Peer Review

What is peer review?

Peer review is a system used to decide if an article should be published in a peer-reviewed journal. Each paper submitted to a peer-reviewed journal is read and evaluated by experts in the article’s subject area.

The reviewers assess the article’s validity, importance, and originality, and then recommend whether it should be printed in the journal. The reviewers’ suggestions are considered by the journal’s editor, who makes the final decision about whether to accept or reject the article.

Peer review ensures that quality papers are published in the journal. The reviewers confirm that articles do not contain technical problems, ethical issues or significant errors.

They also verify that the authors used the appropriate study methodology, analyzed and interpreted the results correctly, and provided enough evidence to support their conclusions. Since peer review filters out work that is poorly done and makes sure that the manuscript is accurate, publication in a peer reviewed journal shows that the article is trustworthy.

Please note that there are number of types of peer reviewed articles, which included blinded peer review.  See the publishing company's Whiley's overview of Types of Peer Review

What is open access? 

“Open-access literature is digital, online, free of charge, and free of most copyright and licensing restrictions. What makes it possible is the internet and the consent of the author or copyright-holder." Peter Suber, A Very Brief Introduction to Open Access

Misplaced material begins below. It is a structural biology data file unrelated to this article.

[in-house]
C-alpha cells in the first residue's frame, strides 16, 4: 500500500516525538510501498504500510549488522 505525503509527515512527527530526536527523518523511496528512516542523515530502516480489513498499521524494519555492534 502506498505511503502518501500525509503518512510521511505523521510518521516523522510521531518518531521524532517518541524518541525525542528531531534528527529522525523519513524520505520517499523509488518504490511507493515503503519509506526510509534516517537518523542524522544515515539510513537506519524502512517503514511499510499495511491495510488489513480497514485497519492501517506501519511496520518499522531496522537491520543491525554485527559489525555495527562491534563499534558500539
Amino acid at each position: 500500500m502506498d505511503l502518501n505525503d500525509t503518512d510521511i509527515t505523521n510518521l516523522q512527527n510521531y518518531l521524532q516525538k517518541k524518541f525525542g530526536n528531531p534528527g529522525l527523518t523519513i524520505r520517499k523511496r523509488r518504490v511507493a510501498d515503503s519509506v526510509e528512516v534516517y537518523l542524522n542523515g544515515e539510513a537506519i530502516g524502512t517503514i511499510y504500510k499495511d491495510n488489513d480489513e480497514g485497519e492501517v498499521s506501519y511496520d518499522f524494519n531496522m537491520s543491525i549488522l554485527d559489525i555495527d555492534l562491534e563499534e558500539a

This means open access journals can be read online by anyone, without paying to access the articles.

How to identify if an article is from a peer reviewed journal

Use the following two directories:

Ulrich's Periodicals Directory  

DOAJ: Directiory of Open Access Journals 

Seven Steps: Checking the open access and peer review status of journal articles

1. Search the journal article databases (i.e. Political Science Complete) for articles on your topic using keywords.

2. Choose article titles that are relevant to your topic.

3. Identify the journal titles, from the articles you have selected. The journal title often appears after the article title. It may be found in the “source” area.  

4. Search for the journal title in Ulrich's Periodicals Directory 

An image of the Ulrichs Periodicals Directory database, with the keywords civil wars in the search box.

5. Identify if the journal title is a) peer reviewed/ refereed and b) open access. 

  • The dark book/shirt shape means that the journal is peer reviewed /refereed 

  • The open lock means that the journal is open access

An image of the search results from Ulrichs database for the keywords civil wars are shown, a list of two instances of journals with the title Civil Wars, icons along the leftside indicating open access and peer reviewed status, also included in other columns publisher, country, status, type of serial and the ISSN number.

6.  If the journal is peer reviewed/refereed and not open access, go to the journal website. On the journal’s website, you should be able to identify whether the journal has a blind peer review process (i.e. single or double blind). Look for “journal information” or “instructions for authors” for more about the publishing process. 

7. If the journal is open access in Ulrich’s, you will need to check the title further in the DOAJ: Directiory of Open Access Journals . Based on this quality check and your assignment instructions, decide whether or not to include the article in question in your assignment.  

An image of the Directory of Open Access Journals (DOAJ) with a search box for journal titles

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